- “Furthermore, the permit fails to even require monitoring of contaminants like cobalt, hexavalent chromium, vanadium, radioactivity (radium 226/228) and others that Duke itself has found to be present around its sites above water quality standards.”
- Duke Energy has tested its wastewater, and the results indicate that these substances are not present in quantities that would threaten water quality.
- Substances like hexavalent chromium, vanadium and radium are not prevalent in coal ash. Data from many other sources show that these are much more naturally occurring from Piedmont geology. See our Lake Norman water quality fact sheet (includes recent testing on Wylie), as well as maps below.
- “In recent years, Duke has acknowledged its coal ash sites have both engineered and uncontrolled seeps discharging from its unlined coal ash ponds.”
- We have already agreed in the Special Order by Consent to eliminate seeps at Allen. The most effective way to do that is to remove water from the basins, which is exactly the purpose of this permit.
- The draft permit includes engineered seeps so that they can be monitored and controlled.
- Seeps represent small amounts of water, and testing in the nearby rivers and lakes show they do not impact water quality. We regularly inspect, test, monitor and report seeps – and perform any necessary maintenance – to ensure basin dams are safe.
- DEQ’s fact sheet says, “Seepage through earthen dams is common and is an expected consequence of impounding water with an earthen embankment. Even the tightest, best-compacted clays cannot prevent some water from seeping through them.”
- “But in the 2016 law, North Carolina said Duke could leave coal ash in place if Duke ran municipal water to neighbors with contaminated groundwater…”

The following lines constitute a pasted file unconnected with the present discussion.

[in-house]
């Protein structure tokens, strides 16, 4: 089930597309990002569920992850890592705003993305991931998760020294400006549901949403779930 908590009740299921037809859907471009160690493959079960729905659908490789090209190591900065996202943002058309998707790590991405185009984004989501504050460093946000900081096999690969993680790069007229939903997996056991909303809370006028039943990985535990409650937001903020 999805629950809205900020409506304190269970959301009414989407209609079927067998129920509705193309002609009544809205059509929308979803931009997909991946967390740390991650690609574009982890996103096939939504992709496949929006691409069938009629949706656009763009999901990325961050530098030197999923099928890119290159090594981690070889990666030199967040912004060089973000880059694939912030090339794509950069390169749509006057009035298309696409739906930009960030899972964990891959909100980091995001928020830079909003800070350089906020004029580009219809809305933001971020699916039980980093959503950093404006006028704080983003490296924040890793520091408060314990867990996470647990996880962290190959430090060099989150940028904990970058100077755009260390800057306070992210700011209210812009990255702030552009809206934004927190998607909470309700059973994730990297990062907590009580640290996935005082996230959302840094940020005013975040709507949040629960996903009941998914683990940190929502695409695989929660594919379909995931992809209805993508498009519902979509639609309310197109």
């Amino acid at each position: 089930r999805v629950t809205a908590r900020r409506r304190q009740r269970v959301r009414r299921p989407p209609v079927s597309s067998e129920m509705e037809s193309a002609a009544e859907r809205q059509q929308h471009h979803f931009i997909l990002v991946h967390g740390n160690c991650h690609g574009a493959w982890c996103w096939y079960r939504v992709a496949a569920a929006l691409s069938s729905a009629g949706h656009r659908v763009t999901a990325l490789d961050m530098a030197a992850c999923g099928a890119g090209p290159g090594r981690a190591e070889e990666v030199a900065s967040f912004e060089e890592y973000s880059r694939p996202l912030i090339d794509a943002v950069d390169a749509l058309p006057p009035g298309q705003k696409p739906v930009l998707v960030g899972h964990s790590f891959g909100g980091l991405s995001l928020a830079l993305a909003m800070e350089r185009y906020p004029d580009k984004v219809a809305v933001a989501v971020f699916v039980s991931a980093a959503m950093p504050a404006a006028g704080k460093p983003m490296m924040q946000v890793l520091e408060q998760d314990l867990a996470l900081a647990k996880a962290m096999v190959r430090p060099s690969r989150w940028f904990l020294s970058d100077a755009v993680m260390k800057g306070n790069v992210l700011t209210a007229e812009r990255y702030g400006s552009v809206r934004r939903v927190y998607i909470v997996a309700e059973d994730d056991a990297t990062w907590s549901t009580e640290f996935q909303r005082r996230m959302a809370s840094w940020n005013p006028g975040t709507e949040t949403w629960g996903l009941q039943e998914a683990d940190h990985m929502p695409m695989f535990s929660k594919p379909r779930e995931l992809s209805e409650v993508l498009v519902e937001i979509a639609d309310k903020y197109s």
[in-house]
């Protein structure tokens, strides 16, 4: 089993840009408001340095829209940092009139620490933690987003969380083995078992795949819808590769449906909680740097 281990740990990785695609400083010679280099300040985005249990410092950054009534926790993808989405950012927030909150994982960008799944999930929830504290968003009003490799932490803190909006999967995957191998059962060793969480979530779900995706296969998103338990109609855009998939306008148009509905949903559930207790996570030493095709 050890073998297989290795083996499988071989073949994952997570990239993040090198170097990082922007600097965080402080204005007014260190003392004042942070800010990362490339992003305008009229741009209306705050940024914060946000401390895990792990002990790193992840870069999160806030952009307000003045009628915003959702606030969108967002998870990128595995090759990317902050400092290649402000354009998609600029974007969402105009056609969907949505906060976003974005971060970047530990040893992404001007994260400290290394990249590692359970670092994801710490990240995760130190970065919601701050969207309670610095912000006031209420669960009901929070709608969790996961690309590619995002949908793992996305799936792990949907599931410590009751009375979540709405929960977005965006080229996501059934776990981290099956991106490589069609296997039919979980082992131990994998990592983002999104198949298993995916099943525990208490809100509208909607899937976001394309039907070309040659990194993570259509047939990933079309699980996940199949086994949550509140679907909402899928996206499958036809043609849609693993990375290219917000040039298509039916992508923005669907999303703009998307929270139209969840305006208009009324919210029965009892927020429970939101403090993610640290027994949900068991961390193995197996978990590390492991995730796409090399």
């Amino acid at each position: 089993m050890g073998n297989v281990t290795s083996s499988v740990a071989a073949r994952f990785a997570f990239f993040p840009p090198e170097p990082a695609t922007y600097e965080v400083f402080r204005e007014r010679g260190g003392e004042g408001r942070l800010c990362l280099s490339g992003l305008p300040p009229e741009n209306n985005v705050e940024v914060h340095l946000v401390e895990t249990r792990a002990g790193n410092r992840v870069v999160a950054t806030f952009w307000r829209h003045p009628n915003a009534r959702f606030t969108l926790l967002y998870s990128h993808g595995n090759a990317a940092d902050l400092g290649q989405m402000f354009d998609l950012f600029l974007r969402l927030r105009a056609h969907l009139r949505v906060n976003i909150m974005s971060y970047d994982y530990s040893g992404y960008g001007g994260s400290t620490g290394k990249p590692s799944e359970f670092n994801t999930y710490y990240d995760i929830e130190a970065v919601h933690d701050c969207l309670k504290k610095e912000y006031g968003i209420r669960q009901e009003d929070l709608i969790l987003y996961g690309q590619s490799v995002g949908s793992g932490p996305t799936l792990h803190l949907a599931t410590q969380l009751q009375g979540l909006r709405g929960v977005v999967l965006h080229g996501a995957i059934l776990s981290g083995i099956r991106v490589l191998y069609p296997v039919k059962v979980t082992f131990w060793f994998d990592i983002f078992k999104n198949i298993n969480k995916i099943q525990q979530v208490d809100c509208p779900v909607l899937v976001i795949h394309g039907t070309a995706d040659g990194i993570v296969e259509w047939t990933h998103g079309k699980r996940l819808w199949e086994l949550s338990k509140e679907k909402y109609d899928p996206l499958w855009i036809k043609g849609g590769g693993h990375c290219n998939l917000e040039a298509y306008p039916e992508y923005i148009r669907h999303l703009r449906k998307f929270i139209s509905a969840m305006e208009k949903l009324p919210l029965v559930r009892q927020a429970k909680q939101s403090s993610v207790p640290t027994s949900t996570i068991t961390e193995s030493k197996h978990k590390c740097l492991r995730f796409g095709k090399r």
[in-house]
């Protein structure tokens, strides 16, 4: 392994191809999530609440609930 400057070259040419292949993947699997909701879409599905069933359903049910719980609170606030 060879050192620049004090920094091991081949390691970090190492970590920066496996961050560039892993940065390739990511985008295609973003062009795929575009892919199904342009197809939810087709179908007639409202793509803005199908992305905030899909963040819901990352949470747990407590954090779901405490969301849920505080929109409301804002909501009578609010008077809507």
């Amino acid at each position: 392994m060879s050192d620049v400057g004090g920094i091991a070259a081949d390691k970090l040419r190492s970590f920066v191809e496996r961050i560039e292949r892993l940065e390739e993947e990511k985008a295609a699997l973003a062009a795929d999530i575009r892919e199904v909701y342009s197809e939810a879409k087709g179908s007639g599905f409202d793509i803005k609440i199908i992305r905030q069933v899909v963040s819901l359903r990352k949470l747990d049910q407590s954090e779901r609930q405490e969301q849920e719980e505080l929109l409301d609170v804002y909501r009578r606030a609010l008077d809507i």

- There continues to be no indication that ash basin neighbors’ wells have been impacted by coal ash. Not only does groundwater at the Allen plant flow away from neighbors’ wells, state testing of their well water shows no potential signs of coal ash influence. See well testing fact sheet. We supported state legislation to provide permanent water supplies to plant neighbors—whether impacted or not—so they would have confidence in their drinking water after receiving conflicting guidance about water safety.
- “Meanwhile, other utilities – like those next door in South Carolina – have realized the risk that old, unlined coal ash piles pose, and they have employed the common sense solution: move unlined, leaking coal ash away from water and recycle it into concrete.”
- Basin closure decisions are not related to this permit; rather, state law outlines a specific process for closure plan approval that includes DEQ review and public input.
- It’s critical that we use science and engineering to guide basin closure decisions. We’ve recommended excavating some ash basins in North Carolina, recycling at some and closing others in place based on site conditions. For the ash basins at the Allen plant, excavation would represent more than two decades of truck trips to relocate that material. Not only does that far exceed state and federal deadlines, it burdens the local community with air emissions, disruption and safety risks while impacting the broader environment. Full excavation when not warranted by science also signs up families for higher electric bills unnecessarily. We’re seeking to close basins safely in ways that protect communities and the environment, while managing costs for customers.
USGS maps below show elements like chromium and vanadium occur naturally in NC soils and groundwater. A 2016 Duke University study demonstrated hex chrome is not originating from ash basins but geology in our region. The riverkeeper refuses to accept these facts, because they don’t advance his agenda to burden North Carolina with the most extreme, most disruptive way to close ash basins—with little to no proven environmental benefit. The US EPA expects most ash basins in the nation to be closed by safely capping them in place.